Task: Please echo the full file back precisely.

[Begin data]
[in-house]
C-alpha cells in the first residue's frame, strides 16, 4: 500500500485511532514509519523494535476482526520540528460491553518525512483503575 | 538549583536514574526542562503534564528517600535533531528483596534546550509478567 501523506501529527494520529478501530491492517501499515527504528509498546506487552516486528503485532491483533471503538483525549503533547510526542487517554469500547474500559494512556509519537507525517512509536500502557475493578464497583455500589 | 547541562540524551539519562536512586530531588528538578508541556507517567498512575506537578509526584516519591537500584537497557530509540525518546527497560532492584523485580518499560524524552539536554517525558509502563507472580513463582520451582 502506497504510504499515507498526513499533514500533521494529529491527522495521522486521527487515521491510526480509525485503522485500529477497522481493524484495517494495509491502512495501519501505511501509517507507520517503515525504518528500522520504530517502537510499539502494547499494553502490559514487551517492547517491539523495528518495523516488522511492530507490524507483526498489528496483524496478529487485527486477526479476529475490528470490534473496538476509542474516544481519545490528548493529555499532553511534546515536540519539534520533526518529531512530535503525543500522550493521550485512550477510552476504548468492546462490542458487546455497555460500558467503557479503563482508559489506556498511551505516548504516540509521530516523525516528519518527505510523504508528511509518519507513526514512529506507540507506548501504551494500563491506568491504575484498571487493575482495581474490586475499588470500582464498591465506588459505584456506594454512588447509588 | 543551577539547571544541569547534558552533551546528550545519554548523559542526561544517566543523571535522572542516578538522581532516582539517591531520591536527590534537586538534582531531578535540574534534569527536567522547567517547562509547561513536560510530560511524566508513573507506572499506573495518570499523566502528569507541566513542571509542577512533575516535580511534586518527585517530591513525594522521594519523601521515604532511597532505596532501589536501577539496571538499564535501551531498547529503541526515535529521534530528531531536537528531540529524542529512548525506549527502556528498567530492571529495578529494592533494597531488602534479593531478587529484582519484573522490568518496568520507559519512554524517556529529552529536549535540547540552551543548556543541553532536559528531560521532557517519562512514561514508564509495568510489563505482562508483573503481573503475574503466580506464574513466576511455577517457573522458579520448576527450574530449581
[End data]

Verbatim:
[in-house]
C-alpha cells in the first residue's frame, strides 16, 4: 500500500485511532514509519523494535476482526520540528460491553518525512483503575 | 538549583536514574526542562503534564528517600535533531528483596534546550509478567 501523506501529527494520529478501530491492517501499515527504528509498546506487552516486528503485532491483533471503538483525549503533547510526542487517554469500547474500559494512556509519537507525517512509536500502557475493578464497583455500589 | 547541562540524551539519562536512586530531588528538578508541556507517567498512575506537578509526584516519591537500584537497557530509540525518546527497560532492584523485580518499560524524552539536554517525558509502563507472580513463582520451582 502506497504510504499515507498526513499533514500533521494529529491527522495521522486521527487515521491510526480509525485503522485500529477497522481493524484495517494495509491502512495501519501505511501509517507507520517503515525504518528500522520504530517502537510499539502494547499494553502490559514487551517492547517491539523495528518495523516488522511492530507490524507483526498489528496483524496478529487485527486477526479476529475490528470490534473496538476509542474516544481519545490528548493529555499532553511534546515536540519539534520533526518529531512530535503525543500522550493521550485512550477510552476504548468492546462490542458487546455497555460500558467503557479503563482508559489506556498511551505516548504516540509521530516523525516528519518527505510523504508528511509518519507513526514512529506507540507506548501504551494500563491506568491504575484498571487493575482495581474490586475499588470500582464498591465506588459505584456506594454512588447509588 | 543551577539547571544541569547534558552533551546528550545519554548523559542526561544517566543523571535522572542516578538522581532516582539517591531520591536527590534537586538534582531531578535540574534534569527536567522547567517547562509547561513536560510530560511524566508513573507506572499506573495518570499523566502528569507541566513542571509542577512533575516535580511534586518527585517530591513525594522521594519523601521515604532511597532505596532501589536501577539496571538499564535501551531498547529503541526515535529521534530528531531536537528531540529524542529512548525506549527502556528498567530492571529495578529494592533494597531488602534479593531478587529484582519484573522490568518496568520507559519512554524517556529529552529536549535540547540552551543548556543541553532536559528531560521532557517519562512514561514508564509495568510489563505482562508483573503481573503475574503466580506464574513466576511455577517457573522458579520448576527450574530449581